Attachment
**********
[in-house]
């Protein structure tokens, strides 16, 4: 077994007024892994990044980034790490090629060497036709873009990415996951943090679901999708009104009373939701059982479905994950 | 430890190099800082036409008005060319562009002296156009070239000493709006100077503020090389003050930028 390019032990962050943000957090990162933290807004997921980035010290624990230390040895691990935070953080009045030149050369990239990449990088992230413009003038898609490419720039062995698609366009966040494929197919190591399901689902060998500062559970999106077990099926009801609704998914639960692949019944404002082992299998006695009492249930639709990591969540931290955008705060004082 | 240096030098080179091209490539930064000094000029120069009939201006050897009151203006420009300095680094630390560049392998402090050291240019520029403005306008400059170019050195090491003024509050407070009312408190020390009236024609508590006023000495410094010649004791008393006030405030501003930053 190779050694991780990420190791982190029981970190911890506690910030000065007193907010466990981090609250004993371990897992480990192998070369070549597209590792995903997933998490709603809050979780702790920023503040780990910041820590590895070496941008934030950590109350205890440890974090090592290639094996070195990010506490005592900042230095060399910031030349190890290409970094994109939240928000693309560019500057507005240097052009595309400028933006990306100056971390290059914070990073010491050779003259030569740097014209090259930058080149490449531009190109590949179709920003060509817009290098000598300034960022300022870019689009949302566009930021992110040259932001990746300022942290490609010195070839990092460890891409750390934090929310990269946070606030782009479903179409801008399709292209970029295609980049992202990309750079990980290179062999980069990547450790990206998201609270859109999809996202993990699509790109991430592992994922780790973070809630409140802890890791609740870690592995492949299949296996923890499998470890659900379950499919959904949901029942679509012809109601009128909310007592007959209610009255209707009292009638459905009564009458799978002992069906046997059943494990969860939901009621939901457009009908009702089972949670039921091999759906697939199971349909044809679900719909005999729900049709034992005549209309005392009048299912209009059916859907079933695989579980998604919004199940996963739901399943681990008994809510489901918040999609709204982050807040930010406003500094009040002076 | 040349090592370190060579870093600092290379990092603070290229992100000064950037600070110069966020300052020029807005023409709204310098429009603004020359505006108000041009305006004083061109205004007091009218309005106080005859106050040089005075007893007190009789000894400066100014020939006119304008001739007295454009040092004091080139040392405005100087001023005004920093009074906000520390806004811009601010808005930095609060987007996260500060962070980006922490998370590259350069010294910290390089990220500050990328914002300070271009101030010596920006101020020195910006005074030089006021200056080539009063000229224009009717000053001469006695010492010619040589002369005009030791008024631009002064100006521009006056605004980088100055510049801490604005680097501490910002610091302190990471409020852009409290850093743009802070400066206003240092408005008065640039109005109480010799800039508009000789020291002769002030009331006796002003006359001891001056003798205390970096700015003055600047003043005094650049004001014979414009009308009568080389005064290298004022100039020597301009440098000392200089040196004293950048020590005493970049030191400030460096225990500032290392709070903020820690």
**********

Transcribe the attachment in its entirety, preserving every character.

[in-house]
């Protein structure tokens, strides 16, 4: 077994007024892994990044980034790490090629060497036709873009990415996951943090679901999708009104009373939701059982479905994950 | 430890190099800082036409008005060319562009002296156009070239000493709006100077503020090389003050930028 390019032990962050943000957090990162933290807004997921980035010290624990230390040895691990935070953080009045030149050369990239990449990088992230413009003038898609490419720039062995698609366009966040494929197919190591399901689902060998500062559970999106077990099926009801609704998914639960692949019944404002082992299998006695009492249930639709990591969540931290955008705060004082 | 240096030098080179091209490539930064000094000029120069009939201006050897009151203006420009300095680094630390560049392998402090050291240019520029403005306008400059170019050195090491003024509050407070009312408190020390009236024609508590006023000495410094010649004791008393006030405030501003930053 190779050694991780990420190791982190029981970190911890506690910030000065007193907010466990981090609250004993371990897992480990192998070369070549597209590792995903997933998490709603809050979780702790920023503040780990910041820590590895070496941008934030950590109350205890440890974090090592290639094996070195990010506490005592900042230095060399910031030349190890290409970094994109939240928000693309560019500057507005240097052009595309400028933006990306100056971390290059914070990073010491050779003259030569740097014209090259930058080149490449531009190109590949179709920003060509817009290098000598300034960022300022870019689009949302566009930021992110040259932001990746300022942290490609010195070839990092460890891409750390934090929310990269946070606030782009479903179409801008399709292209970029295609980049992202990309750079990980290179062999980069990547450790990206998201609270859109999809996202993990699509790109991430592992994922780790973070809630409140802890890791609740870690592995492949299949296996923890499998470890659900379950499919959904949901029942679509012809109601009128909310007592007959209610009255209707009292009638459905009564009458799978002992069906046997059943494990969860939901009621939901457009009908009702089972949670039921091999759906697939199971349909044809679900719909005999729900049709034992005549209309005392009048299912209009059916859907079933695989579980998604919004199940996963739901399943681990008994809510489901918040999609709204982050807040930010406003500094009040002076 | 040349090592370190060579870093600092290379990092603070290229992100000064950037600070110069966020300052020029807005023409709204310098429009603004020359505006108000041009305006004083061109205004007091009218309005106080005859106050040089005075007893007190009789000894400066100014020939006119304008001739007295454009040092004091080139040392405005100087001023005004920093009074906000520390806004811009601010808005930095609060987007996260500060962070980006922490998370590259350069010294910290390089990220500050990328914002300070271009101030010596920006101020020195910006005074030089006021200056080539009063000229224009009717000053001469006695010492010619040589002369005009030791008024631009002064100006521009006056605004980088100055510049801490604005680097501490910002610091302190990471409020852009409290850093743009802070400066206003240092408005008065640039109005109480010799800039508009000789020291002769002030009331006796002003006359001891001056003798205390970096700015003055600047003043005094650049004001014979414009009308009568080389005064290298004022100039020597301009440098000392200089040196004293950048020590005493970049030191400030460096225990500032290392709070903020820690």